Hoof it: Bag the commute, save your life
SIZE: 2665 fin. sq. ft.
YEAR BUILT: 1910
ADDRESS: 428 Second Street, NE
NEIGHBORHOOD: North Downtown
CURB APPEAL: 8 out of a possible 10
LISTED BY: Larry Herbert of McLean Faulconer, Inc.
Driving along Second Street NE downtown can make one sigh, either with longing to take a peek inside these historical wonderlands or with relief because you are almost home. Although not all these houses have slipped inside the historical landmark envelope, each one has the stamp of individuality.
As traffic congestion continues to worsen and construction sites appear daily, one can easily fantasize about a little stroll to work down a tree-lined avenue where neighbors wave and everyone knows your name.
So this house with its creamy yellow stucco façade rising from the street in Georgetown-esque grandeur is a sight for sore eyes, indeed. Girded on either side by massive trees, the front steps provide sounds of chittering birds that obliterate the noises of downtown buzzing in the distance.
First impressions, as they say, tend to last longest, and just inside the front door, the 10-foot ceilings soar above all else. The layout of the rooms does not really excite, as the usual living and dining rooms and kitchen are pretty much the same here as elsewhere.
A bonus point, though, is the fact that the rooms are octagonal, which makes furniture placement a sort of artistic challenge. Floor-to-ceiling bookshelves add to the livability. Also, the radiators have handy coverings that double as shelf space for telephones and whatnot.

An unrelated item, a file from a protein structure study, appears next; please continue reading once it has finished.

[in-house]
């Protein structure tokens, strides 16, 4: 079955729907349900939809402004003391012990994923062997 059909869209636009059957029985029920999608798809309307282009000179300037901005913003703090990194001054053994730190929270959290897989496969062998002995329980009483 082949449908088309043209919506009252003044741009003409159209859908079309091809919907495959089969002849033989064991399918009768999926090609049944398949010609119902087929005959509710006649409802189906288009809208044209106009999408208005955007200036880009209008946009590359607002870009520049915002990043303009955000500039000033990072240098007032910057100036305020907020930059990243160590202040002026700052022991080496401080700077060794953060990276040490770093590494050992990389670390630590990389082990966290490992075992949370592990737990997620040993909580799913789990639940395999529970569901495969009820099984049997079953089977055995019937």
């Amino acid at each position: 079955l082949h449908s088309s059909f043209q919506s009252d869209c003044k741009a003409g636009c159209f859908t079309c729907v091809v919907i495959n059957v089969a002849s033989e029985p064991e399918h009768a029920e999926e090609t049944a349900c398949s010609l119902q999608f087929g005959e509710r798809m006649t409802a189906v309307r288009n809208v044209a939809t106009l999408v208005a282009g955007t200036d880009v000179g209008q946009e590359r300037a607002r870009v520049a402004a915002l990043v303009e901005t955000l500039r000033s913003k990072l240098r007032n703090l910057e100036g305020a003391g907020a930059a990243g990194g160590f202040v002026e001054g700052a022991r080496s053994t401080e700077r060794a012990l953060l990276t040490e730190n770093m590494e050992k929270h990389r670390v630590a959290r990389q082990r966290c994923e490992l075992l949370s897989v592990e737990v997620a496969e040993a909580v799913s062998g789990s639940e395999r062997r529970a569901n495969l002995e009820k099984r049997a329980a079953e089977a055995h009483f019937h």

A space at the back of the house (once a tiny kitchen) reached through a Mr. Ed door (also known as a Dutch door), celebrates the sun with a six-foot long bow window and accompanying seat, a nice bonus for those lingering moments between cooking and eating.
Two exits to two back patios are nicely shrouded in shrubbery to promote privacy (which is otherwise almost impossible in this densely populated neck of the woods), and a side garden with table and chairs for six could easily be the site of a memorable evening party.
The brand new kitchen with a solid granite wraparound bar and counter space galore had us dreaming up crudities and tea sandwiches à la Martha Stewart.
The second floor pretty much duplicates the main rooms downstairs, which translates into three nice sized bedrooms. Angled walls throughout give a labyrinthine feel to what would otherwise be a fairly plain floor plan. A separate, full bath with a Mediterranean blue tiled floor adds a touch of the exotic to all the spaciousness.
But behind a door off the landing is the real boon. Another flight of stairs opens into a converted architecturally designed studio/master suite. Possible uses could be an artist's atelier, a nanny's apartment, a library, a children's playroom, or its current obvious incarnation, a master bedroom. The full bath could keep someone entertained up here for hours.
A complete wall of windows provides a bird's eye view of several blocks of Court Square. The spire of First Presbyterian Church rises like a beacon above the roofs just like in those posters of quaint villages in New England.
The house really isn't that big, but in agent-speak, it does "show well." Each room gives the impression of being regularly used. Formal and informal combine well here. The overall feeling of the house is comfort. Plenty of space for everyone to hide their stuff, as well as warm gathering spots for family fun and entertainment.
And, of course, the location could take years off your life by saving a hideous-and-getting-worse commute, with movies, libraries, and restaurants just a couple of blocks away.